Something we do often is to reference the Christmas wafer (the opłatek) in our wishes. It is a beautiful tradition celebrated just before Christmas Eve dinner, the most important meal and family gathering during Christmas time. Each family member takes a small piece of a Christmas wafer and approaches another person in the room. We wish each other merry Christmas, and we try to personalize the wishes as much as we can, and then we each break a little piece of each other’s Christmas wafer. The wafer symbolizes the unity that we share with people we love, and this is why many Polish holiday cards have its image:
Larisa – Russia
In Russia we have pretty standard greetings, saying “Happy New Year” and “Wishing you a Merry Christmas.” Since the New Year happens first and is celebrated more, we put it first in our wishes. Also, we have “New Year” tree rather than “Christmas” tree. New Year means a big celebration with family and friends with lots of home cooked dishes. After midnight, people go outside (even when it’s -30 ) to the main city or town square to wish everyone a happy new year. Some rural areas still celebrate the Old New Year (from the Gregorian calendar), on the eve of January 13th and these celebrations have a pretty standard greeting like “Happy Old New Year.”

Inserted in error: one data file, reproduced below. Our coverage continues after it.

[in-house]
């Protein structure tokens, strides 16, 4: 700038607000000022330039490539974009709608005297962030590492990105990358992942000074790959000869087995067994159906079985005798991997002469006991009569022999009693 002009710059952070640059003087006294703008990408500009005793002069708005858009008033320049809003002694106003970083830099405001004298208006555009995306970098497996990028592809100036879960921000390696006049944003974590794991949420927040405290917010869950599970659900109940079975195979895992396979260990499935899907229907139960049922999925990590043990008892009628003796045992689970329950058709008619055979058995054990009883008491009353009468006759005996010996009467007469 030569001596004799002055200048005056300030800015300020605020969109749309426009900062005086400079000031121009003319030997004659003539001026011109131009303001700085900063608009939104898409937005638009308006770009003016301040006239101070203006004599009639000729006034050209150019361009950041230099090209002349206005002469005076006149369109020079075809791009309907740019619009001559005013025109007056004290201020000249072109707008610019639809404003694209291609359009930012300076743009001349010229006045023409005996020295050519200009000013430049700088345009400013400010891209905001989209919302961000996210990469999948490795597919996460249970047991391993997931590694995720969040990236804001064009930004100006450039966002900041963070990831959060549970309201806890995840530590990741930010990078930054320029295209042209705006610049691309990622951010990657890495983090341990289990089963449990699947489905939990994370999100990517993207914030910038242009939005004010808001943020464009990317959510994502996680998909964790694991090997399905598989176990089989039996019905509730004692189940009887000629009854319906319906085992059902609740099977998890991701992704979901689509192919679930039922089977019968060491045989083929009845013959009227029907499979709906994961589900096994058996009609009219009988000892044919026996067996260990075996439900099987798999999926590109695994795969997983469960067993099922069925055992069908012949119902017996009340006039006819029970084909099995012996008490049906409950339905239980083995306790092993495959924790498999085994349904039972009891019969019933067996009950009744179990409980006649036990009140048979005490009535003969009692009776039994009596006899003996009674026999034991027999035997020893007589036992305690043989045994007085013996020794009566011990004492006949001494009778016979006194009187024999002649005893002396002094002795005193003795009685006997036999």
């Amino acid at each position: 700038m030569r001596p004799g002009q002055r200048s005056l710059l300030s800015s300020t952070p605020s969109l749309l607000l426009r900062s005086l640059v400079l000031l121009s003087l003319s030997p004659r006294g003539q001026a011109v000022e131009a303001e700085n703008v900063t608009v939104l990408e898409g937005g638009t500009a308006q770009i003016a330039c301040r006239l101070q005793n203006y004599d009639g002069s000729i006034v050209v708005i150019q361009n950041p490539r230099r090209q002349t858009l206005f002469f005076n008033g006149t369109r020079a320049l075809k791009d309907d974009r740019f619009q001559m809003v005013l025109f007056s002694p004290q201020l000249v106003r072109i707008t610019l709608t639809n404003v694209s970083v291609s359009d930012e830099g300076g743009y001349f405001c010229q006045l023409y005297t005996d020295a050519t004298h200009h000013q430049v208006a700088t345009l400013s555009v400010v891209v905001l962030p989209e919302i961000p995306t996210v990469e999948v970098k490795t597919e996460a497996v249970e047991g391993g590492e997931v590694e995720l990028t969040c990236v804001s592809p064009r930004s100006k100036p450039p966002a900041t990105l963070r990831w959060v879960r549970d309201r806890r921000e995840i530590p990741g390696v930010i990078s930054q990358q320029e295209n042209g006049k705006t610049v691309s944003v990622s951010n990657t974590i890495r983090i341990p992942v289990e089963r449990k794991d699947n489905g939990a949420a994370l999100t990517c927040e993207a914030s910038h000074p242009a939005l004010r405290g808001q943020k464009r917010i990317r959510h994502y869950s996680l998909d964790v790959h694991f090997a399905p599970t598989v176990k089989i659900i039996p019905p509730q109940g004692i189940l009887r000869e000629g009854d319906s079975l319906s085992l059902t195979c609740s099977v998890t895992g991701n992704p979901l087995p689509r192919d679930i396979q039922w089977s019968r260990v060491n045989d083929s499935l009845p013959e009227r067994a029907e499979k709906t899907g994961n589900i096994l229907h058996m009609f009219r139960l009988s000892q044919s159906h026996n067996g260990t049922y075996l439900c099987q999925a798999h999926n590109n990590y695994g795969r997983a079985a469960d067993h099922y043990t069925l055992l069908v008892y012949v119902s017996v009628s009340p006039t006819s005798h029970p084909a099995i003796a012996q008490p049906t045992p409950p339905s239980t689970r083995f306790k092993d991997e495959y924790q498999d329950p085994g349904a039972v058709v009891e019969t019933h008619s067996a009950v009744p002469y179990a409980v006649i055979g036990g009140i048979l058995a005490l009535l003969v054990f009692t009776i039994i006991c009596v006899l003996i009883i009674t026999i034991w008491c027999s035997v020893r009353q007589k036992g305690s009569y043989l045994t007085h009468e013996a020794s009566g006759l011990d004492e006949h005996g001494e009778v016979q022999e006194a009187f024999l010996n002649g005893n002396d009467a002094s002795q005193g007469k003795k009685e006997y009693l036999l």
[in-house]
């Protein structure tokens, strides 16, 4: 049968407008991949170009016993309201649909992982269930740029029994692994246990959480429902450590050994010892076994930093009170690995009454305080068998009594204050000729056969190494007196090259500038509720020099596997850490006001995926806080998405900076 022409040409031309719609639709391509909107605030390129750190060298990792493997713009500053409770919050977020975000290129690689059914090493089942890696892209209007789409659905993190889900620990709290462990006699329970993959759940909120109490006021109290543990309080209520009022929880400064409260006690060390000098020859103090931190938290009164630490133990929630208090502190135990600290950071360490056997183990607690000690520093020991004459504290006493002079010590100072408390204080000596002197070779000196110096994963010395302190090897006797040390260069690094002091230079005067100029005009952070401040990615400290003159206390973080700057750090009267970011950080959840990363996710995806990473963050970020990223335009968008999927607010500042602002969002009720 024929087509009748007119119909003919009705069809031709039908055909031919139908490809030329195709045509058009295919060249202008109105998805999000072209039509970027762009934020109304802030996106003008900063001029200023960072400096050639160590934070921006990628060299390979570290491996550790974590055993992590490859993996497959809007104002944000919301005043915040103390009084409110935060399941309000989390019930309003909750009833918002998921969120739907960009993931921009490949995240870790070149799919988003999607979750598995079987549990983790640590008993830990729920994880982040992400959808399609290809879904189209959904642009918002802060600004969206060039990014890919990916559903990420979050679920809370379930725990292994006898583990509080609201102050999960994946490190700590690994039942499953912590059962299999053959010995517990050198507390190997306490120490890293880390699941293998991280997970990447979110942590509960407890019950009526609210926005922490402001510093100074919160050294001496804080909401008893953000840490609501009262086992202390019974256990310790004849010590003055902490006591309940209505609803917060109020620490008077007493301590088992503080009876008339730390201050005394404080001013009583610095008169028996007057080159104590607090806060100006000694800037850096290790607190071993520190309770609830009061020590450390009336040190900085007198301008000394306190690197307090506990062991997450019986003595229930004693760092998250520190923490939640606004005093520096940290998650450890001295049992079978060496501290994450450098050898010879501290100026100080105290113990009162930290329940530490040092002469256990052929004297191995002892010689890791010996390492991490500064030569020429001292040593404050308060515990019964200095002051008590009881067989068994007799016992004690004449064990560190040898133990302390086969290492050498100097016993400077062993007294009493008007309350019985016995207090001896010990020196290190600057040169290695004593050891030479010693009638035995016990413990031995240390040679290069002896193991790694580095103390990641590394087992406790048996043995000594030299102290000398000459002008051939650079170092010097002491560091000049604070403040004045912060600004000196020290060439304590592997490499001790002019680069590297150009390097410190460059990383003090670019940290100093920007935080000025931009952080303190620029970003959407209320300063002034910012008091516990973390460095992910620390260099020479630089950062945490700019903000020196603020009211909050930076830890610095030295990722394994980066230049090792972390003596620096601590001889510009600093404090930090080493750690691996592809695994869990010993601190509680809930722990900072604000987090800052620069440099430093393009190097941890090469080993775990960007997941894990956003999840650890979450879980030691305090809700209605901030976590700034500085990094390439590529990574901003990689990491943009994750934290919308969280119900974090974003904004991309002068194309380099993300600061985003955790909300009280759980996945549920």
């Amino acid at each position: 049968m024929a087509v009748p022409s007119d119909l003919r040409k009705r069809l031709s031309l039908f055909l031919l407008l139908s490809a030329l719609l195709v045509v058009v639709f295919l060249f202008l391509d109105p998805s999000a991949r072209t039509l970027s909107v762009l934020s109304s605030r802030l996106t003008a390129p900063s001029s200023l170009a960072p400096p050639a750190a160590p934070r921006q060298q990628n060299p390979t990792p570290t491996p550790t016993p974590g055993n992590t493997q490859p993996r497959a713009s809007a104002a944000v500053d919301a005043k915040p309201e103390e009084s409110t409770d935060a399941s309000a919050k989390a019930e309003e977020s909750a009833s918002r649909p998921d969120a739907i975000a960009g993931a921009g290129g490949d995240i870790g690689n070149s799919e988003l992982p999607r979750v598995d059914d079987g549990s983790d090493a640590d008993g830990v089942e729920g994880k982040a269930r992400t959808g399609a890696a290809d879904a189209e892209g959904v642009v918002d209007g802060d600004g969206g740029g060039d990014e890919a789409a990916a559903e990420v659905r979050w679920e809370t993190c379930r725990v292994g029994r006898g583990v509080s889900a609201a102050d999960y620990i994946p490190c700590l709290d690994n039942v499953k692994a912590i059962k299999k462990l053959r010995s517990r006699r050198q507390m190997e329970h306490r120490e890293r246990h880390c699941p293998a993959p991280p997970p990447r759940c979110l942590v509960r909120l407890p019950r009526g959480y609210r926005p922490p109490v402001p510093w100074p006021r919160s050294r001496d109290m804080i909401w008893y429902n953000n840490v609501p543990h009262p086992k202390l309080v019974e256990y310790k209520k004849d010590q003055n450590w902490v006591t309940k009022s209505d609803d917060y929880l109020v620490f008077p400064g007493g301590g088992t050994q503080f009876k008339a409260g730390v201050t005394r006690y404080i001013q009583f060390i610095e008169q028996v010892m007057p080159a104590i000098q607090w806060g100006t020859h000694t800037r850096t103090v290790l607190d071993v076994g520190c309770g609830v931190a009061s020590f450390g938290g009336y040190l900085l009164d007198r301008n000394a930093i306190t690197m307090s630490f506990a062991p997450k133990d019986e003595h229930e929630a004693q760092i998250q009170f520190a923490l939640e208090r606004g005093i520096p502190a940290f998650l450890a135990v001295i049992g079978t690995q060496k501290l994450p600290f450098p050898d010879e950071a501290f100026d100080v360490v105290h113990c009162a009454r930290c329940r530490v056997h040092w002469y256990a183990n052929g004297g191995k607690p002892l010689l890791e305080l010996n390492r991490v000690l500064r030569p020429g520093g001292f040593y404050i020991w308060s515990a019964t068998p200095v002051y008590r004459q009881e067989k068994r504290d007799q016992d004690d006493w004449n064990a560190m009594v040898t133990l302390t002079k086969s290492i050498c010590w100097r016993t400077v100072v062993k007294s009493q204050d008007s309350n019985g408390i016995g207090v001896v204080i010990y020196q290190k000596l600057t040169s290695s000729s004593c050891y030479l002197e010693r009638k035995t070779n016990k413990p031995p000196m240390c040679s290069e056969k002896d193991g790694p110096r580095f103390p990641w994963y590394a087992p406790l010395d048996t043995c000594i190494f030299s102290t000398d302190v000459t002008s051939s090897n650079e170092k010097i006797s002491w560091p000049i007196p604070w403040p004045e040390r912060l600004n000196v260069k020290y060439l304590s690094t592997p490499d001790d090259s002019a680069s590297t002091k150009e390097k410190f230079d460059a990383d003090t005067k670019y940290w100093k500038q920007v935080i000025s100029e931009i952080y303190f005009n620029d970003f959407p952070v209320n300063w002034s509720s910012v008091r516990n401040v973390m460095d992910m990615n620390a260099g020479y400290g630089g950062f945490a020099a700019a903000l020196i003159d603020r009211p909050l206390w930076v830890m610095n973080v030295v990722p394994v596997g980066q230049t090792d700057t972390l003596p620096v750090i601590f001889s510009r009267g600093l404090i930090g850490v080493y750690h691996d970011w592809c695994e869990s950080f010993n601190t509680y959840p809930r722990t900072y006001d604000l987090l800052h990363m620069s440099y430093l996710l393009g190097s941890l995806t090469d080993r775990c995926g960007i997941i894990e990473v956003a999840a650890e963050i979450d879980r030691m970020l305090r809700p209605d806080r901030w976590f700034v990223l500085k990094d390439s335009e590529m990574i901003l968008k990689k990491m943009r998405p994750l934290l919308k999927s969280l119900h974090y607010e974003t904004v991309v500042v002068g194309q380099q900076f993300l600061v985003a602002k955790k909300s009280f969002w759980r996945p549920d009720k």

Katherine – South Africa
I was brought up by a Mozambican father and a Mauritian Mother in an English-speaking home in South Africa, so I want to make sure I really represent my rainbow nation. We have 11 official languages, and nearly as many holiday traditions.